Stories about Photography from March, 2012
The Puerto Rican Conservatory of Music joins the National Day of Salsa celebration in the island. This year, the singer Cheo Feliciano and the singer and trumpet player Jerry Medina participated along with students from the Department of Caribbean Jazz and Music. Wilma Colón shares photos of the event.
Created four years ago, the blog Still Life in Moving Vehicles has been featuring a variety of interesting photos of Bangkok taxi cab decorations. Dale Konstanz, who started compiling the photos more than five years ago, cites his inspiration for the online project. Here are some photos of taxi talismans, charms, religious icons, and political stickers
The digital magazine 80 Grados presents the video of photographer Guillaume Le Berre's voyage to Cuba titled “Incubation”: “At the beginning there was a trip. I wanted to see Cuba before the country changes, and tell this experience with pictures. I left only 15 days. But I’m the one who has been changed.”
South Korea: Photos of Politicians Staring at Revealing Photos of Ladies in National Assembly building
Photos of politicians staring at revealing photos of ladies have been widely viewed in South Korea, prompting net users to express their frustration and annoyance towards lawmakers doing meaningless web searches and taking a nap in the National Assembly building mostly during their work hours.
Helen Jennings wrote on the editor's blog of Arise Magazine: ” New African Fashion is the first good-looking coffee table compendium of the most talented African and diaspora designers, models and street style photographers putting African style on the map today.”
Take a virtual tour of Medellin, Colombia through illustrations, picture composites and images of the different locations around the city, all placed within a clickable map in Medellin Illustrated [es].
Journalist Lisa Katayama and filmmaker Jason Wishnow are documenting the lives of people dealing with radiation in a post-earthquake Japan. In We Are All Radioactive, they are including 50% footage made by themselves in the areas around Fukushima Power Plant, and 50% footage made by residents who were given waterproof digital cameras.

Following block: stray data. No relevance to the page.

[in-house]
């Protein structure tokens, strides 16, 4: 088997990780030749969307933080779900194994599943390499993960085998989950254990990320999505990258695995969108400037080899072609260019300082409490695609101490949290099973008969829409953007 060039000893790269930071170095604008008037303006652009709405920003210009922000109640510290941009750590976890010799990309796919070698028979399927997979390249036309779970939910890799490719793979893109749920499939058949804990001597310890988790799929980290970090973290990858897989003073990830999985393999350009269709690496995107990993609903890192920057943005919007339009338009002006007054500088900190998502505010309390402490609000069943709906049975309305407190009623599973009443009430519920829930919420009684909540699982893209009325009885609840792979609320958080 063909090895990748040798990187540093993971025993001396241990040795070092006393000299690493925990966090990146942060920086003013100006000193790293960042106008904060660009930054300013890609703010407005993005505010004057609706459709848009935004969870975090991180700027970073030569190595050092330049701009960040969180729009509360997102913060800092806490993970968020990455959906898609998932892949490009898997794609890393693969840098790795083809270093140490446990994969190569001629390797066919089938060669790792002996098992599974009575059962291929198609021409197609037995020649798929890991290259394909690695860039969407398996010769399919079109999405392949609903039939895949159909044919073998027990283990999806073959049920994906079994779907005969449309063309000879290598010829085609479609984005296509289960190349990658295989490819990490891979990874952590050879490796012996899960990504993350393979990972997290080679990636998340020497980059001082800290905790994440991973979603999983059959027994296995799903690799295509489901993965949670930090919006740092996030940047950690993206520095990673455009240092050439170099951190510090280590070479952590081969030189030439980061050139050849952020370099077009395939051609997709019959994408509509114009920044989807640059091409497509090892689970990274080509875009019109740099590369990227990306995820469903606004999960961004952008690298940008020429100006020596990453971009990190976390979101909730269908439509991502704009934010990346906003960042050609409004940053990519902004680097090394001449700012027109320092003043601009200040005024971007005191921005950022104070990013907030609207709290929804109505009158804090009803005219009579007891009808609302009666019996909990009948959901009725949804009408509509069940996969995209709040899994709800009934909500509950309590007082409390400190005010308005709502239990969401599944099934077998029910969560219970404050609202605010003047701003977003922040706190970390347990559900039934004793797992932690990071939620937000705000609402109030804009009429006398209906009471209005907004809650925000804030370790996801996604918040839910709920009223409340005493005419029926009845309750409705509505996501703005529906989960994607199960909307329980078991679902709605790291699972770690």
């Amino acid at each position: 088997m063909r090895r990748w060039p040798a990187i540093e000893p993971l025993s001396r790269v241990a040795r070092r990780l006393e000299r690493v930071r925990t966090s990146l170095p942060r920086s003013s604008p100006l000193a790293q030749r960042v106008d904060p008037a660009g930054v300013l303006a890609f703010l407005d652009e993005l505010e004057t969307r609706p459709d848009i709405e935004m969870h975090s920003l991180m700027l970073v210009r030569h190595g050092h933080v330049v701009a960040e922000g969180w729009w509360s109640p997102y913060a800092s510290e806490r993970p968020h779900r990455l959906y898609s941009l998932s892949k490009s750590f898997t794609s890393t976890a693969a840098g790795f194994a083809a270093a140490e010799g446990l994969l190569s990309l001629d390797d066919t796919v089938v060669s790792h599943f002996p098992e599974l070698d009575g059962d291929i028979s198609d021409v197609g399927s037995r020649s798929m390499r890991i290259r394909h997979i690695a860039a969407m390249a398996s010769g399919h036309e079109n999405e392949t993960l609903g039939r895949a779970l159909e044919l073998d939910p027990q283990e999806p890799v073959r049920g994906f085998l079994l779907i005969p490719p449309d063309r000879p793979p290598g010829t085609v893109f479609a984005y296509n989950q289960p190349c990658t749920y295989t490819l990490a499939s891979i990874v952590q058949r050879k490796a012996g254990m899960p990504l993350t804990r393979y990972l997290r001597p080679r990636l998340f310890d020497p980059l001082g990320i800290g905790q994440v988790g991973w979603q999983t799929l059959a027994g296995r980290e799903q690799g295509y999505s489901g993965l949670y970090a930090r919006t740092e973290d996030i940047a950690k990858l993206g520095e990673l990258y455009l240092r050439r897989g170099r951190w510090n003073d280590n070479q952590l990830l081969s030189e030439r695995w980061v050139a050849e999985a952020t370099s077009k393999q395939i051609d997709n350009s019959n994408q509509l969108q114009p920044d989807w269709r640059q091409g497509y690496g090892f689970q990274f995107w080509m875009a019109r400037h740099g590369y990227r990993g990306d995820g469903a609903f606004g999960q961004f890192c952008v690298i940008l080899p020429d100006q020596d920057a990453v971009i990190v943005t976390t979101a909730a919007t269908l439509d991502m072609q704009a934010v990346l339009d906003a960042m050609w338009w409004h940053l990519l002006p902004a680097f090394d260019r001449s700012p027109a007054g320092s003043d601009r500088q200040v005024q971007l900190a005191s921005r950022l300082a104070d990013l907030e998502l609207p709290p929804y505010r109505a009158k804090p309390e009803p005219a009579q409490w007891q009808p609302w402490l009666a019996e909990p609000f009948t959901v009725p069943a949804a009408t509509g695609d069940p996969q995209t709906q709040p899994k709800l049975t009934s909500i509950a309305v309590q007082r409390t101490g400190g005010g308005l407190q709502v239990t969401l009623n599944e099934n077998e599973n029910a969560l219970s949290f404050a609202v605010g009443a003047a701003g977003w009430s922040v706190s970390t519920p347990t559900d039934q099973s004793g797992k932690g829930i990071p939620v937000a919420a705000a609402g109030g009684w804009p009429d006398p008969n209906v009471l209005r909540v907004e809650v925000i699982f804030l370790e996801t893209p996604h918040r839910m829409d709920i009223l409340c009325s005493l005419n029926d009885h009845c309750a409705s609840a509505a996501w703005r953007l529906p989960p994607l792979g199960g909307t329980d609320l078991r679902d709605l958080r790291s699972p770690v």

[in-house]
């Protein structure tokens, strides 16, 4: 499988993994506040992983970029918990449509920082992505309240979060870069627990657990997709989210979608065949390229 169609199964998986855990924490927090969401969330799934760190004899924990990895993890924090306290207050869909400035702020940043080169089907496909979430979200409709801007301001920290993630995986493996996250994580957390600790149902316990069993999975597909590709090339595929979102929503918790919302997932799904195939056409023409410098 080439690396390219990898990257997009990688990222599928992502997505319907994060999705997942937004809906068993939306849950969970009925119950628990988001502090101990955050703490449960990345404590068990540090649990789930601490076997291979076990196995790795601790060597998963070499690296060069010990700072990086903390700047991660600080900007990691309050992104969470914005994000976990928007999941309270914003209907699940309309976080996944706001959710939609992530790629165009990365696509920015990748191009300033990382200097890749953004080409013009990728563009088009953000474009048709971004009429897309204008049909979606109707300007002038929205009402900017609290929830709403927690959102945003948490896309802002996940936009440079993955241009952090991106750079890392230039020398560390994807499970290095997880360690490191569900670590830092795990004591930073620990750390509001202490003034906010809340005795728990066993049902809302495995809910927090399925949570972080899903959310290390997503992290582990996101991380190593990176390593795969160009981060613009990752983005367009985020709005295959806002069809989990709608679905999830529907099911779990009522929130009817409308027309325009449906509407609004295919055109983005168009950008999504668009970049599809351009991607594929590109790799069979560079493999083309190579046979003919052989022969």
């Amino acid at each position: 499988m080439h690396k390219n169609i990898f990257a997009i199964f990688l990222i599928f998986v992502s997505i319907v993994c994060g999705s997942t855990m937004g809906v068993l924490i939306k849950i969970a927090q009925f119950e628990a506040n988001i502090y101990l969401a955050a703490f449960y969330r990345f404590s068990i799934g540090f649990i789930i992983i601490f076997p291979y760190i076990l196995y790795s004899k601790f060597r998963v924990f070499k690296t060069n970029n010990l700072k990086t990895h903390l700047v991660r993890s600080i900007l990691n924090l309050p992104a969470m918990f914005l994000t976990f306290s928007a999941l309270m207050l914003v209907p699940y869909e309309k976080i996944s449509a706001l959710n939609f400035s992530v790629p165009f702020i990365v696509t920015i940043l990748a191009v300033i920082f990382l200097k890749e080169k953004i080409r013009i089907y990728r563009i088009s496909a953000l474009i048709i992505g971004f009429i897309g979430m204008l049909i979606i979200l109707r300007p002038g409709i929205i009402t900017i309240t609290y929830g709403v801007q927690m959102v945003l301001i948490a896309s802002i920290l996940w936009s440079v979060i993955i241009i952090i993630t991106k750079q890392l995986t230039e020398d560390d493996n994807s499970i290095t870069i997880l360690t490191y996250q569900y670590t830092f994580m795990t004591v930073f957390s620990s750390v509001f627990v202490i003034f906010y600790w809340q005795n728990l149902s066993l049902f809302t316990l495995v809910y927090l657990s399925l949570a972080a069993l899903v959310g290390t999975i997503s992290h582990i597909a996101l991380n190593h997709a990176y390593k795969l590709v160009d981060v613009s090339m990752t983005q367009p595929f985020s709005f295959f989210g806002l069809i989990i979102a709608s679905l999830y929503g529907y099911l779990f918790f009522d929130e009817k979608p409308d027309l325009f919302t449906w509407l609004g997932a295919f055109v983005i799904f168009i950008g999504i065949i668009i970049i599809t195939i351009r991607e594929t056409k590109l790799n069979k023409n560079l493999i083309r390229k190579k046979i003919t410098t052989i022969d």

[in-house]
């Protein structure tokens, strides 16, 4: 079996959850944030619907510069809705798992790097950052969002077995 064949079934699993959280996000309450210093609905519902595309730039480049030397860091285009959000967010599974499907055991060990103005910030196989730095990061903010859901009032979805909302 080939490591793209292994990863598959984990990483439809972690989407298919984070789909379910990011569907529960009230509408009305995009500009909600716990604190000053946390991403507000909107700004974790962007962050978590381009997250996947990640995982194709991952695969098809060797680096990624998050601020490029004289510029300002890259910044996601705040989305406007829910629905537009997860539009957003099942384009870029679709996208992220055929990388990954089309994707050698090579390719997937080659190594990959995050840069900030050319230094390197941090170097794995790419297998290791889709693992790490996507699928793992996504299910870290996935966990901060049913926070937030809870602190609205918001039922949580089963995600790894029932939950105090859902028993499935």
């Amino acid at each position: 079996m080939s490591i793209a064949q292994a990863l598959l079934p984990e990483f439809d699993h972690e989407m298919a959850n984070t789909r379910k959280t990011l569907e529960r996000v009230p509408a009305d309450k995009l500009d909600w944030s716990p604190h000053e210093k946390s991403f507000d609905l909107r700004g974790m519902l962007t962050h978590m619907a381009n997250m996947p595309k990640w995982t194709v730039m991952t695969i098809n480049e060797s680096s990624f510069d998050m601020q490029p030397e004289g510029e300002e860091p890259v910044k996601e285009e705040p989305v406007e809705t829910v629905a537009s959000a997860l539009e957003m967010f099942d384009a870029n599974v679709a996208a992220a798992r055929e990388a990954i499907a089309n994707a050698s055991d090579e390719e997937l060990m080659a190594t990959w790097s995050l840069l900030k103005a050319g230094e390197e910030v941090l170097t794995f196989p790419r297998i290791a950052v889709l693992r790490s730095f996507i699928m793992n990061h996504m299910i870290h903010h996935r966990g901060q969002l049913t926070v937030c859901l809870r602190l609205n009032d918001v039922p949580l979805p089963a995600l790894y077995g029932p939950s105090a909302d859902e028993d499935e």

In this feature we introduce to you photographer GMB Akash whose photoblog contains stories of pain, sufferings, joy and hope of the ordinary people of Bangladesh. He has made quite an impression in the international arena in portraying different sides of Bangladesh.
South Korean Tweeters have joined rallies against the Jeju naval base construction that has been blamed for disrupting residents’ livelihood and destroying a rare ecosystem. Each Twitter user has volunteered to take turns to one-person protest against the construction and to tweet the photos, such as user @okeeffe00, @sirdy10 and @yds5921 did in...
Dominica Weekly takes us on a virtual tour of the island's historic buildings.
A controversial free trade agreement between the United States and South Korea took effect starting March 15, 2012, prompting protests in downtown Seoul, South Korea. The nation's citizen media, Wiki Tree consolidated tweet photos of the protest.
Rania Massoud repost on her personal blog [fr] her article published by Lebanese daily L'orient-Le jour about a photography project undertaken by Tamara Abdul Hadi. “Picture an Arab man” wishes to update the image of today's Arab men by photographing men from every Arab country in the nude.
Blogger Iqbal Tamimi posts rare photographs of Nazareth city in Palestine, which go back to 1840-1940.
“I suppose it is only the well trained observer who can see how much Carnival has changed over the years”: aka_lol shares his photos from Trinidad and Tobago's 2012 Carnival celebrations.
Alberto Rojas' photoblog Caracas Shots aims to show a friendly Caracas. With the motto "shooting cameras instead of guns," Alberto offers a refreshing look at a city with a bad reputation.
Blogger Fonzi from Con la cámara en el bolsillo [es] (“With a camera in my pocket”) posts images of a house in Montevideo with images of comics painted on its facade.
Photojournalist Ricardo Alcaraz publicly denounced that the University of Puerto Rico censored one of his photos from a photo essay he was preparing for the 25th anniversary edition of the University's monthly newspaper Diálogo, where he has worked since its foundation. Dozens of people have republished the censored photo on their walls on Facebook and distributed the link to the 80grados story on Twitter. There has been an outpouring of solidarity and outrage.
Amid a rough winter in Jordan with little optimism in the air, Ammanis found solace in getting snowed in on Thursday, making it a long white weekend; joyfully hyper tweeting and photo sharing snow covered neighborhoods and some whacky snow creations.